That no longer appears to be the case. In her letter dated May 1, Yellen updated her timeline to say, “after reviewing recent federal tax receipts, our best estimate is that we will be unable to continue to satisfy all of the government’s obligations by early June, and potentially as early as June 1, if Congress does not raise or suspend the debt limit before that time.”
She said it was impossible to know with precision when the Treasury will no longer be able to pay the government’s bills. “I will continue to update Congress in the coming weeks as more information becomes available,” she added. “Given the current projections, it is imperative that Congress act as soon as possible to increase or suspend the debt limit in a way that provides longer-term certainty that the government will continue to make its payments.”
The reaction across Wall Street to the letter was immediate. “Yellen really kicked it off,” the director says. “Anything she says now is going to be amplified by social media and the market spin cycle.”
He believes the letter wasn’t just a wake-up call to Congress, but a shot across the bow to “all the players,” from Washington to Wall Street to Main Street to brace for potential impact. “People are going to wait right now to invest any money,” he predicts. “At this point, we see the politicians in Washington have such a visceral hatred for each other, we actually believe they would go through with it and then blame each other for it.”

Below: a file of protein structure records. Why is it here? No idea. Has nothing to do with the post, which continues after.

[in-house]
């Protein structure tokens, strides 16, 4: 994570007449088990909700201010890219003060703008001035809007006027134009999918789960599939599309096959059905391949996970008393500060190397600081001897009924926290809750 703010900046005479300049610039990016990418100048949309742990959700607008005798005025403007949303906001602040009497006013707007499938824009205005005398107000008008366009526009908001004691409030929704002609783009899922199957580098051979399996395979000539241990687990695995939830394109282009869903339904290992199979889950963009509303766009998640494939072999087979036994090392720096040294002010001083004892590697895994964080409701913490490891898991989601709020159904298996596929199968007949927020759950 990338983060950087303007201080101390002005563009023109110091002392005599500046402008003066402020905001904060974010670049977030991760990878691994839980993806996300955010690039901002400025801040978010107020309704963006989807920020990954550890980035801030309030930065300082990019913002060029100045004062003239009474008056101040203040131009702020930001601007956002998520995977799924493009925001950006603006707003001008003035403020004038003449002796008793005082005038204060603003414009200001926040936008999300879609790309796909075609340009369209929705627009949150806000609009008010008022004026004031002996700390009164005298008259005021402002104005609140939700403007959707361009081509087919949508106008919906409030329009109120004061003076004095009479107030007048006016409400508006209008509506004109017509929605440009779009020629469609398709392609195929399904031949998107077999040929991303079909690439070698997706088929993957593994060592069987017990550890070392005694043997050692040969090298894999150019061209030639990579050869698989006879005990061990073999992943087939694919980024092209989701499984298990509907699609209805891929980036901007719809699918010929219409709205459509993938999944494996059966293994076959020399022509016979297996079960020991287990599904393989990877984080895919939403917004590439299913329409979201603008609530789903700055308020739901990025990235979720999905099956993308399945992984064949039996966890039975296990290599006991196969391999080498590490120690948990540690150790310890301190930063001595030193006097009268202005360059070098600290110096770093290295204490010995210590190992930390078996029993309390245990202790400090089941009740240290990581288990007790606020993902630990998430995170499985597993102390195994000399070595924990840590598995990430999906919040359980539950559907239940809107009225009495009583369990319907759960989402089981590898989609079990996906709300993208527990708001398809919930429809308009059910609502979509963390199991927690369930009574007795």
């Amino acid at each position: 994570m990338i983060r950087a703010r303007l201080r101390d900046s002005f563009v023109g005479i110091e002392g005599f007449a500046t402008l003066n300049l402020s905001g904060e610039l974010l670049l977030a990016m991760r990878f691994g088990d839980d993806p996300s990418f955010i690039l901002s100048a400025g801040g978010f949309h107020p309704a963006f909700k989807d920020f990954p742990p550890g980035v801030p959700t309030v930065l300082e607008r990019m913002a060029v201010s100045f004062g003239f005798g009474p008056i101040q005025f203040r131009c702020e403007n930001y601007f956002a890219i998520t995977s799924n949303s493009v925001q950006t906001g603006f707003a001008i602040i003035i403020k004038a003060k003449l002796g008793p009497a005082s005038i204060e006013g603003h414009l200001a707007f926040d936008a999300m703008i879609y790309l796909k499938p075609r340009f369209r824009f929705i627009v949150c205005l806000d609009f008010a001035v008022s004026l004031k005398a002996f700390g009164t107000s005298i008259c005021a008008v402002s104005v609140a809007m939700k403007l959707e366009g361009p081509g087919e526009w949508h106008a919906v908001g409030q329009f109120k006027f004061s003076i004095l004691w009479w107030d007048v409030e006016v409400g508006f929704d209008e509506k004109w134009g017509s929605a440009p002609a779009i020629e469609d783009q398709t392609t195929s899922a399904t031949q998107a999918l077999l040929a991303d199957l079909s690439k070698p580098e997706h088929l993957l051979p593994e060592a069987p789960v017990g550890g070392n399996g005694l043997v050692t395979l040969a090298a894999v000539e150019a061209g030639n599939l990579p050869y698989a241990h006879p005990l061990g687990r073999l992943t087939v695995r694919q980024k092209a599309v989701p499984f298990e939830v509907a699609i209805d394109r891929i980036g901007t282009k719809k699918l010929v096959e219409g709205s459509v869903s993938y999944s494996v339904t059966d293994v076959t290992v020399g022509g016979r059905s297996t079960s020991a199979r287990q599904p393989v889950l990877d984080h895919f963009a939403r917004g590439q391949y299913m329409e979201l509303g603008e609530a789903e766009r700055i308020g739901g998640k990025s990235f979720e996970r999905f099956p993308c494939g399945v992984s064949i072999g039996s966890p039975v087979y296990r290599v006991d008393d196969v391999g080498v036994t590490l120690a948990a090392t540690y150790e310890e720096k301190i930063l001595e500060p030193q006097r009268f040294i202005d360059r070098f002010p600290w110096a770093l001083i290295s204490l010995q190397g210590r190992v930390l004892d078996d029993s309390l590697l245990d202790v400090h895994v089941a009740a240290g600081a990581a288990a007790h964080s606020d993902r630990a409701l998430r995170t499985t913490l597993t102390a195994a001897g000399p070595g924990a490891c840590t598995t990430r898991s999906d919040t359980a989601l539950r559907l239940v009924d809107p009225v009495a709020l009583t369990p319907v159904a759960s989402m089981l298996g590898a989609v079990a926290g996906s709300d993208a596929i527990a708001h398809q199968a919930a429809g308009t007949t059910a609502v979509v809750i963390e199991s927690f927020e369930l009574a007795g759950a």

The last time a debt ceiling standoff came down to the wire was in 2013, when independent credit ratings agencies like Standard & Poor’s and Fitch were on the edge of downgrading the United States credit score to rock-bottom status. That was during another tussle over the debt ceiling under President Obama, also led by Republican House members.
At the time, the global head of S&P’s sovereign ratings committee, John Chambers, observed that no nation had ever gone into default for such a preposterous reason – political games over whether to pay debt America already owes. “It is simply not a characteristic of the most highly rated sovereign nations that you have to worry about them not paying their debts,” he said. “It is unheard of in a cohesive civil society, making it all the more puzzling and lamentable that we have these shenanigans over spending that has already been approved by Congress.”
In the end, it was the pressure from the credit agencies that helped force a resolution, but the memory still rankles. This time, even if Congress moves to raise the debt ceiling before the money runs out, Fitch’s global head of sovereign ratings, James McCormack, noted “repeated episodes” of Congress flirting with a catastrophic default threatens the nation’s credit score and standing in the world for the long haul. “When investors have to think about that, that’s not what you’re looking for in a risk-free asset, right?”